. . . → Read More: 2016 Blunder Becomes One-Year Wonder: Diamondbacks Revise Pants
Back on May 12, I wrote that Phil and I both estimated that about 15 to 20 percent of MLB players went high-cuffed, and then I proposed that we try to confirm or disprove that by doing a team-by-team count to see what the percentage of high-cuffers really is. Today we’re going to see the results of that count.
Counting high-cuffers is an extremely inexact science. So before we dive in, I strongly recommend that you take a minute to re-read the May 12 entry, just to reacquaint yourself with all the vagaries and grey areas we’re dealing with here.
A few notes: (Continue reading)
Big news out of the Meadowlands yesterday, as the Giants announced that they’re redesignating their white alternate pants as their home pants. They’ll now wear the white design for all regular season home games. The grey pants, which had enjoyed primary status both at home and on the road, will now be worn for regular season road games and during the preseason.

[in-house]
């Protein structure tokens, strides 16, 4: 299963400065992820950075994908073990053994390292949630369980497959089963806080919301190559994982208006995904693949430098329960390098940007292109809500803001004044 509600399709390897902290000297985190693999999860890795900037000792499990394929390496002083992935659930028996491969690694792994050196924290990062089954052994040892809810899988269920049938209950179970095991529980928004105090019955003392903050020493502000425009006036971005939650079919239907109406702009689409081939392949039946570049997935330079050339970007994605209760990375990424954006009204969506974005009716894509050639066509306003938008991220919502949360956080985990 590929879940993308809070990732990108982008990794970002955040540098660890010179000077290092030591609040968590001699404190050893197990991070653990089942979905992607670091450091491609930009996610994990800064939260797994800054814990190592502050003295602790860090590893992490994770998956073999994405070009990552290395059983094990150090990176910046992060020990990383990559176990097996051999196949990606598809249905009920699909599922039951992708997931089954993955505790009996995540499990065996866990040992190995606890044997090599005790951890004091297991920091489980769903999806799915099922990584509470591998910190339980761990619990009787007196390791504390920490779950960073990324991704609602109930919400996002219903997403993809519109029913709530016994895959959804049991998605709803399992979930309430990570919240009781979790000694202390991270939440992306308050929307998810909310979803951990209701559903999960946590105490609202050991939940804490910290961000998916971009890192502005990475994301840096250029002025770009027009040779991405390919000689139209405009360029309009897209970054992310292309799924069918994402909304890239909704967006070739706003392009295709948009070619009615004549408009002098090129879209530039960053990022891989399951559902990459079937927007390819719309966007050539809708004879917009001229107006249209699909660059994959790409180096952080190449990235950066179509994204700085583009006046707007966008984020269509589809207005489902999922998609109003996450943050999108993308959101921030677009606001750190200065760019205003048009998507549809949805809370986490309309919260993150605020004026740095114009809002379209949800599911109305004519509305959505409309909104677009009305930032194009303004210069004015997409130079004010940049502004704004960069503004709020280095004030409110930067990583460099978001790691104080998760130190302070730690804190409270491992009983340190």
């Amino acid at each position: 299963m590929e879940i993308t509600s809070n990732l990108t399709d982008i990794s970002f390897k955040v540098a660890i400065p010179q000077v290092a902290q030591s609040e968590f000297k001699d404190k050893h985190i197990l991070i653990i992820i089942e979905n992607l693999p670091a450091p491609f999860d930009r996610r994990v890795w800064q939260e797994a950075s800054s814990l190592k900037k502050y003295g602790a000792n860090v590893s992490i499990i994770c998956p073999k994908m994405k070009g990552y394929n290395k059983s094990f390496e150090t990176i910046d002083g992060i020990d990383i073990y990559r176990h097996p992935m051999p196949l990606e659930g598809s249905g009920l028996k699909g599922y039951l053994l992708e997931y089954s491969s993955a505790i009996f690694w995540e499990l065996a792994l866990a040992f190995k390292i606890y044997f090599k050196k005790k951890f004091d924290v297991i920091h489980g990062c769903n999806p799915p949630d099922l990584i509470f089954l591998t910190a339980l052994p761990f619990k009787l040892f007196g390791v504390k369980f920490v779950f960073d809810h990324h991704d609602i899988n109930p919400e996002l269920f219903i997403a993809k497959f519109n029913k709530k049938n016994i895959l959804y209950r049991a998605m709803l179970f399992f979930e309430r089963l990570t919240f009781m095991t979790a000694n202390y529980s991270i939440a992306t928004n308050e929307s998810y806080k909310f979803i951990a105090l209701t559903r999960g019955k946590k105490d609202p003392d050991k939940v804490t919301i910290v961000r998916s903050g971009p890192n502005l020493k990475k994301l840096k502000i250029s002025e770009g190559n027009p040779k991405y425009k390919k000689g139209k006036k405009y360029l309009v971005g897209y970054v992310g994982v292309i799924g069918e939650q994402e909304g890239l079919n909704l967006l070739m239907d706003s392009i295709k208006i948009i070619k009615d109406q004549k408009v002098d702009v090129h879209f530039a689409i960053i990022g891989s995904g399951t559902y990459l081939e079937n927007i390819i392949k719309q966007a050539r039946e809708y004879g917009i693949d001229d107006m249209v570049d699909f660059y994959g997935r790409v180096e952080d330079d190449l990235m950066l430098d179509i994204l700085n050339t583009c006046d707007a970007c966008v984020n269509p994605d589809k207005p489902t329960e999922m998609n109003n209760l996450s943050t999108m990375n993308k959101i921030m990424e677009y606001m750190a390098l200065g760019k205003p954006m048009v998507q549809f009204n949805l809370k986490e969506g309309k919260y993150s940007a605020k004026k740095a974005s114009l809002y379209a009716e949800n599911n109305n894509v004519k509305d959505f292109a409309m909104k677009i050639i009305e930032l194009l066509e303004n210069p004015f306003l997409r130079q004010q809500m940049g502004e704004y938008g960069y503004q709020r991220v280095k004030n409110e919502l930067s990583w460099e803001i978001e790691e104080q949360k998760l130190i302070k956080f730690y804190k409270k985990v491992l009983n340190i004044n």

This means the G-Men will primarily be pairing white pants with blue jerseys and grey pants with white jerseys. But what happens when they’re forced to wear blue on the road (such as when they play their annual intra-division game in Dallas)? They’ll stick to the newly established pants protocol, meaning they’ll pair the blue jerseys with grey pants in those instances.
As a Giants fan, I heartily approve of this move. I’ve long been a fan of the white pants. The grey ones have always looked too dirty and blah for my tastes. Also, take at a look at these two photos (click to enlarge): (Continue reading)
Got a tweet the other night from reader Ross Wallace, who asked me — and also Phil — for an estimate of how many MLB players go high-cuffed. As you can see in the replies to Ross’s tweet, Phil and I both estimated the figure to be somewhere in the 15 to 20 percent range.
But is that really accurate? (Continue reading)